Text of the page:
It is fairly common for people who have MS to have some problems with bladder control. If you are having either frequent urination or if you have difficulty passing urine you should see your doctor right away. He or she may refer you to a specialist to help manage this symptom effectively.
Medications are available that can slow down an overly irritable bladder, and others help activate the bladder when emptying seems slow. Many people have minimal inconvenience once they get help. Keep your doctor informed about your urinary habits and any related problems.
Some people may develop urinary tract infections. Symptoms include: frequent urination, burning with urination, strong odour and discolouration of the urine. Sometimes individuals will also experience abdominal or back pains and fever. The presence of MS makes it more difficult for your urinary system to “get by” without specific medication, so don’t try to handle it yourself.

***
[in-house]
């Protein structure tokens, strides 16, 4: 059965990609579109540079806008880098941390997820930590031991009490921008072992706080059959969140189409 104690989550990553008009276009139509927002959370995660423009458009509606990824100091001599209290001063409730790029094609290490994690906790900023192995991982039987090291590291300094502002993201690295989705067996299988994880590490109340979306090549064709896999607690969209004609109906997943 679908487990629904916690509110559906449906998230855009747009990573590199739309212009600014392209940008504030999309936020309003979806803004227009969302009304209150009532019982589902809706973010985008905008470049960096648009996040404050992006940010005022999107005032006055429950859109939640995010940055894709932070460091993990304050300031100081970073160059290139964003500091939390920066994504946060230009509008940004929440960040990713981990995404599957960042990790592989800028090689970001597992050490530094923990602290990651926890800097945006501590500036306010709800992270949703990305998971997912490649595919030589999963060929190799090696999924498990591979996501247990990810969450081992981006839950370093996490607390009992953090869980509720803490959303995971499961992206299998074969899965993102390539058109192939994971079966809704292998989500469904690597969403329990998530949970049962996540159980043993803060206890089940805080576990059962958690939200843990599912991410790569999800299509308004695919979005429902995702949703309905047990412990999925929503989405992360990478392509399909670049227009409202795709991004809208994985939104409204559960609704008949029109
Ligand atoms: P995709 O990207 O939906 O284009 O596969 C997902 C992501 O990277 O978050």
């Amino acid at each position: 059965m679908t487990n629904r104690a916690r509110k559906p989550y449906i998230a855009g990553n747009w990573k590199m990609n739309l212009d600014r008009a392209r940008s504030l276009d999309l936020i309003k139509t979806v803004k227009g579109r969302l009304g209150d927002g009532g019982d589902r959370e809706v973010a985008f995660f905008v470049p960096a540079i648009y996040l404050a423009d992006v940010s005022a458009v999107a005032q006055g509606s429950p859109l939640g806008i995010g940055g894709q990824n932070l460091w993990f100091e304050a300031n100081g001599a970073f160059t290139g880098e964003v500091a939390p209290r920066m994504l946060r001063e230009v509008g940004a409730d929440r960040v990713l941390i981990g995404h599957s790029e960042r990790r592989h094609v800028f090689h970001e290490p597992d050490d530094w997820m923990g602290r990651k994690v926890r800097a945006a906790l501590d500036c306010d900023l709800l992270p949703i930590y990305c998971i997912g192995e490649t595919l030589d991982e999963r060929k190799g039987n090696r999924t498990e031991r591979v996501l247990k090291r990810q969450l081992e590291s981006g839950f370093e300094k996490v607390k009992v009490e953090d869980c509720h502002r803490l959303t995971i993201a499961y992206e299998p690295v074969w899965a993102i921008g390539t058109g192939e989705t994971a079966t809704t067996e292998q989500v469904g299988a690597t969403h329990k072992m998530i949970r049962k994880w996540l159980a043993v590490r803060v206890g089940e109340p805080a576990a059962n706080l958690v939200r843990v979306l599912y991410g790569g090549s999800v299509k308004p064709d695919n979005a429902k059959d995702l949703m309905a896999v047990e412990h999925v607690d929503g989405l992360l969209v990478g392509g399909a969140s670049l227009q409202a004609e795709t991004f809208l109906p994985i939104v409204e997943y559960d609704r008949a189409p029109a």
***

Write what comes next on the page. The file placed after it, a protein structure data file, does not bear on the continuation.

Part of the problem may be solved by timing fluid intake. When some people begin having bladder frequency or lack of control, they drink less to avoid these symptoms. This is dangerous. It is very important that the kidneys get two litres of fluid each day to do their work in eliminating waste products efficiently. The answer is to plan fluid intake. Don’t drink large volumes of fluid just before going out or going to bed, for instance: the same amount of fluid might be easily handled spread over a longer period of time. Beverages containing caffeine and alcohol can make urgency and frequency problems worse, so ask your doctor if you should avoid them.